The 2016 BMW X5 xDrive40e—that’s the new plug-in hybrid version of the X5 sport-utility vehicle—is going to draw you in with its numbers: 0-60 mph in 6.5 seconds; 14 miles in all-electric mode; 24 mpg combined.

The numbers add up to an alluring (and image-greening) idea: that you could charge up each night and have enough of a charge to make your (short) commute without the gasoline engine ever starting—and free of direct tailpipe emissions. Or if your daily driving distance is, as most commuters, quite a bit more than 14 miles round trip, you could potentially plug in at work or while shopping, and do most of your daily-driving tasks on purely via a near-silent EV mode.

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But if you’re too focused on the numbers, we’d venture to say that this plug-in X5 isn’t the one for you.

By the time we’d finished a full week with the xDrive40e, we couldn’t shake the impression, based on the interface and based on the way the X5 defaults, that BMW engineers weren’t actually planning for you to *use* that plug-in capability daily.

Out with the mechatronic masterpiece, in with the modular

Before getting into why, here’s a brief outline of what’s under the hood. There’s a 2.0-liter inline-4, essentially the same engine that’s used throughout the BMW lineup, making the same 240 horsepower and 260 pound-feet of torque. And plenty of familiar components, like BMW’s xDrive all-wheel drive system, using an electronic multi-plate clutch system to vary the torque that gets sent to the front or rear wheels.

What’s in between doesn’t at all involve the Two-Mode Active Transmission that was installed in the former X6 ActiveHybrid—a powertrain that BMW, modest as they are, still describes as a “mechatronic masterpiece.”

2016 BMW X5 xDrive40e - first drive review, May 2016

2016 BMW X5 xDrive40e - first drive review, May 2016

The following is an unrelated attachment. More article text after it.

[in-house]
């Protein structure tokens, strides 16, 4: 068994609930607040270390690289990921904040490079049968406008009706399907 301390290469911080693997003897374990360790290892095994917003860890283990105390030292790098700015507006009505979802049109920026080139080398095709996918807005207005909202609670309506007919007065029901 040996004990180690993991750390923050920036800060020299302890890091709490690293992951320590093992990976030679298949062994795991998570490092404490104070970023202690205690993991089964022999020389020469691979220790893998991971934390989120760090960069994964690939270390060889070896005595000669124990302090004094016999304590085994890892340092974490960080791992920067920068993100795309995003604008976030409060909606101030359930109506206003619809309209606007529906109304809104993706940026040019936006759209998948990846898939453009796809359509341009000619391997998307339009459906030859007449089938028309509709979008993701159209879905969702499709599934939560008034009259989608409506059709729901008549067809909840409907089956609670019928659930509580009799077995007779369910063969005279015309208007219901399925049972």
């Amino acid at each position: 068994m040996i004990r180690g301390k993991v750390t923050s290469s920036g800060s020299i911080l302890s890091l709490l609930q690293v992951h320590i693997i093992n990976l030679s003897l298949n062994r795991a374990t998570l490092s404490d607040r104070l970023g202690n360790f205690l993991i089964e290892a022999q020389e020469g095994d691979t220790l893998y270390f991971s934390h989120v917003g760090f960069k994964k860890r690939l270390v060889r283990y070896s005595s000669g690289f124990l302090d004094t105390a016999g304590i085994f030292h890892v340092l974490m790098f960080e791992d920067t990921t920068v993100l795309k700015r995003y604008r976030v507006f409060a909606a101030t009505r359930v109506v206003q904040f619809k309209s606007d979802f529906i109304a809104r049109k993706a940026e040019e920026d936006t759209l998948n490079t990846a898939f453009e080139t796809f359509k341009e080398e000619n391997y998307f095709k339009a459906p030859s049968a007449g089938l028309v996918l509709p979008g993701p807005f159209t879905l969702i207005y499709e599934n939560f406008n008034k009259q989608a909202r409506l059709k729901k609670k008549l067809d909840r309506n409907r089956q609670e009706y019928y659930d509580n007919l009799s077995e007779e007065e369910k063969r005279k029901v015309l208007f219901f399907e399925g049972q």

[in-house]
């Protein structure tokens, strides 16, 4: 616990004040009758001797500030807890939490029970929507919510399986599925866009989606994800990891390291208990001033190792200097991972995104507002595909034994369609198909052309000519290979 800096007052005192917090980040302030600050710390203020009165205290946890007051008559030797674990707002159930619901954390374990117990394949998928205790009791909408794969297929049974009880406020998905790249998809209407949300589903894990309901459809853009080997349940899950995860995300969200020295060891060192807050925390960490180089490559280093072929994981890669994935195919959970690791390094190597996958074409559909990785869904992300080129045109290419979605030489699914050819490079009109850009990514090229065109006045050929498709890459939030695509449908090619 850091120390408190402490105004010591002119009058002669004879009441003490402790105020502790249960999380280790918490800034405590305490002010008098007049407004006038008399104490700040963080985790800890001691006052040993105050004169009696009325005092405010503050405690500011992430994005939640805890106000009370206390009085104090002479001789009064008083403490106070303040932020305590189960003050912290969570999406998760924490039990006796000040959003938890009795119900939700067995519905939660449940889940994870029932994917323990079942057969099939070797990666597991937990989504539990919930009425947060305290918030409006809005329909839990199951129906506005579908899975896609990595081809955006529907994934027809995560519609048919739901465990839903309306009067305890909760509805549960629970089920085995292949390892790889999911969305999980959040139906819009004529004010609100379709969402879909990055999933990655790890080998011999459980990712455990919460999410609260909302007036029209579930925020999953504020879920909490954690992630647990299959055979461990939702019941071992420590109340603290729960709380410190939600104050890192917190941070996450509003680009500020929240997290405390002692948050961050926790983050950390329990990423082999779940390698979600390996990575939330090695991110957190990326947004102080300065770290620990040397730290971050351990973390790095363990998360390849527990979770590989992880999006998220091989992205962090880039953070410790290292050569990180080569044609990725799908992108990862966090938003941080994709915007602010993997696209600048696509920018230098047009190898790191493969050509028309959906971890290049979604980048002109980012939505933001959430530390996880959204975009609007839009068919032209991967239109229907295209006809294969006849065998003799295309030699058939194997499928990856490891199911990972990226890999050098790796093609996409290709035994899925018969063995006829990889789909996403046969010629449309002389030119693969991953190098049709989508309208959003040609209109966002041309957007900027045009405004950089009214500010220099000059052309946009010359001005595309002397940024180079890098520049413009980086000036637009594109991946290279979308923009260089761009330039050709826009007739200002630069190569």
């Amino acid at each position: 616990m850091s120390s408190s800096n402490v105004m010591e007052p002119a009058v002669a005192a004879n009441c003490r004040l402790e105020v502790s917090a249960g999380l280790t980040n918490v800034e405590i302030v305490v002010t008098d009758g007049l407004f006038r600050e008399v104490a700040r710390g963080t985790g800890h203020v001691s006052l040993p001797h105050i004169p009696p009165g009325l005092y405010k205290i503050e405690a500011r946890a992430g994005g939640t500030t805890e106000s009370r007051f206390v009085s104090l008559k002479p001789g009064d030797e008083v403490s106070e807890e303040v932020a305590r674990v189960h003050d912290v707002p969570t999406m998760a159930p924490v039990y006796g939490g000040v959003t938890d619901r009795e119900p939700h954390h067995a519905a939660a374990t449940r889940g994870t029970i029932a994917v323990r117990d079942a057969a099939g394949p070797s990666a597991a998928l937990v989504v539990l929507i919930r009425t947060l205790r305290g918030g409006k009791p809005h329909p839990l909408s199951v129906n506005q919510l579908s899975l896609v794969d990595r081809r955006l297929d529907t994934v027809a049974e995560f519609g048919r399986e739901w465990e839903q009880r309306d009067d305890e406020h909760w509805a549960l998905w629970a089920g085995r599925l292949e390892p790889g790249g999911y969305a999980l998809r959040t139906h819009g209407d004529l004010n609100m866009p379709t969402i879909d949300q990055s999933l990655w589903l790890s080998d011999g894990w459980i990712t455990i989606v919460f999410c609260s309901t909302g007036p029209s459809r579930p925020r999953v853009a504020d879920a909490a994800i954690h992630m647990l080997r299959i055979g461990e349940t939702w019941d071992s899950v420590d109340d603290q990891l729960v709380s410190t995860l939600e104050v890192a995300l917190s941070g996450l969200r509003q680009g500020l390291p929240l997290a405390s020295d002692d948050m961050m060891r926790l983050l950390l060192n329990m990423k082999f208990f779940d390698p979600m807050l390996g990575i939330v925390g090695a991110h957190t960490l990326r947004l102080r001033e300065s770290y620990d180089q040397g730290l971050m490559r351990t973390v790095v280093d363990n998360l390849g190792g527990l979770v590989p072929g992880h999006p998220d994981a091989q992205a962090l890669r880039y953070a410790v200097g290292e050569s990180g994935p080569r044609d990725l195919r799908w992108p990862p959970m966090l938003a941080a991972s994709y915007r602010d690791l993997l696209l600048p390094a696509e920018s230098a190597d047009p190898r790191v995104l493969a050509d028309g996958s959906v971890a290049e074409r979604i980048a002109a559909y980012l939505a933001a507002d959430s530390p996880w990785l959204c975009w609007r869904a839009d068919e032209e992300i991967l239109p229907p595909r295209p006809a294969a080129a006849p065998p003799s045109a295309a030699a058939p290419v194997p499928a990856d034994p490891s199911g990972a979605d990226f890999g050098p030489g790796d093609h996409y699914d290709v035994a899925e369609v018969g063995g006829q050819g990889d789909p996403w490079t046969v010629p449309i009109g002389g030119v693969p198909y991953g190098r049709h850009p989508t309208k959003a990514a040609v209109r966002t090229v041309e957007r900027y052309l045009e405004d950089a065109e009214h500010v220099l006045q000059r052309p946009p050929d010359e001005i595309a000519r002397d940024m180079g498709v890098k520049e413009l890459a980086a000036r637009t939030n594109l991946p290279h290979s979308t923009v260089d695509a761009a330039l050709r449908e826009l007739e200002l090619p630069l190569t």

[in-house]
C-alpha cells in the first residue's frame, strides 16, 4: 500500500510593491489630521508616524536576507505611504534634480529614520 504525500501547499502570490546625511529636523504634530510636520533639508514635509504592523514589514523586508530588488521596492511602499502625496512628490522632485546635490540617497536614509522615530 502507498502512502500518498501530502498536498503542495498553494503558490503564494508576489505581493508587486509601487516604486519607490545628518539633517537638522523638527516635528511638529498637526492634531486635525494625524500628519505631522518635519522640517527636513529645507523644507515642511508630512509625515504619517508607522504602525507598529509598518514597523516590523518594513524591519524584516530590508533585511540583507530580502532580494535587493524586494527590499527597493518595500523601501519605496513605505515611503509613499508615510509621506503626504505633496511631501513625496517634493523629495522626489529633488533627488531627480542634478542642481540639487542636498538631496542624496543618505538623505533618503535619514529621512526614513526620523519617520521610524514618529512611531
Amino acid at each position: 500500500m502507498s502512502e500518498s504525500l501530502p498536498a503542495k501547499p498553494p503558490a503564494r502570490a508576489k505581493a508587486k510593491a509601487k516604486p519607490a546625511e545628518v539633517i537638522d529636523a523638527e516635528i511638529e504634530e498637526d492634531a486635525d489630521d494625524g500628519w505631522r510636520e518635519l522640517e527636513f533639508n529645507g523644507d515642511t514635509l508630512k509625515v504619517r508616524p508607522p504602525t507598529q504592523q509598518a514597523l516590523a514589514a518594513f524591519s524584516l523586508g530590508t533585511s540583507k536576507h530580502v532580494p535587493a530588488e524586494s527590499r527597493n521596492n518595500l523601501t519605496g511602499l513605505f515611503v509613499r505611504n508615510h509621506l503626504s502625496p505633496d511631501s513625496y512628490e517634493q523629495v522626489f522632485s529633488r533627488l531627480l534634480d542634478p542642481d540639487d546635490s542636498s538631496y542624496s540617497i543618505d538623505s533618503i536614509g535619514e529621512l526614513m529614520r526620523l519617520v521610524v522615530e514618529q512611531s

That masterpiece has been swept aside in favor of something simpler and lighter: an eight-speed plug-in hybrid automatic transmission from supplier ZF. This transmission, which packages a strong (111-hp) electric motor inside the transmission housing, replacing the torque converter completely, was designed as a plug-and-play [pardon] solution for automakers that wouldn’t take up much more space than an existing eight-speed automatic.

The X5 xDrive40e is the first model in the world to offer this transmission, part of a modular hybrid kit from ZF that’s to be used in mild, full, and plug-in hybrid models, perhaps from a range of brands and automakers.

The fundamentals are all clearly here, with a 9.2-kwh lithium ion battery pack that can be charged to full in less than two hours with Level 2 (240V) charging or around 7 hours on a standard 120V household plug.

Tesla Model X rival? Definitely not.

Now as for that impression that we weren’t meant to tap into those all-electric capabilities, look at the interface; there’s not a lot of encouragement in it. Every time you start the X5 plug-in—even if there’s a full charge—it defaults to the AUTO eDrive setting, which runs the vehicle in a smart hybrid mode, using the electric charge generously when EV operation is deemed the most efficient, then turning the gasoline engine on at higher speeds, of around 45 mph or more.

2016 BMW X5 xDrive40e - first drive review, May 2016

2016 BMW X5 xDrive40e - first drive review, May 2016

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There’s really no way through menus or settings to have the xDrive40e default to being an electric vehicle when it’s fully charged up; you simply have to remember to hit the eDrive button on the center console with each start—but we'd advise avoiding the Eco Pro mode and its softened, laggy responses.

And the entire time you’re driving in pure electric mode, the big tachometer sits there at zero revs—reminding you that you don’t have to be such a spoil sport.

There’s also, by the way, a SAVE Battery mode, which lets you save or actually build back up a charge. We didn’t test this mode; but it’s only really of use in the U.S. if you’re driving into a major metro area, like New York or Washington, D.C., and plan to be moving at very low speed.

Quiet and underwhelming while the engine’s off

Secondly, the xDrive40e simply isn’t a lot of fun to drive in its all-electric mode. With its 111-hp electric motor acceleration happens at a reasonably brisk, silent rate up to around 30 mph, at which point you’ll find your right foot digging deep to get the sort of acceleration that’s considered normal for a vehicle like the X5. EV-only top speed is 75 mph, and it’s slow going leading up to that.

2016 BMW X5 xDrive40e - first drive review, May 2016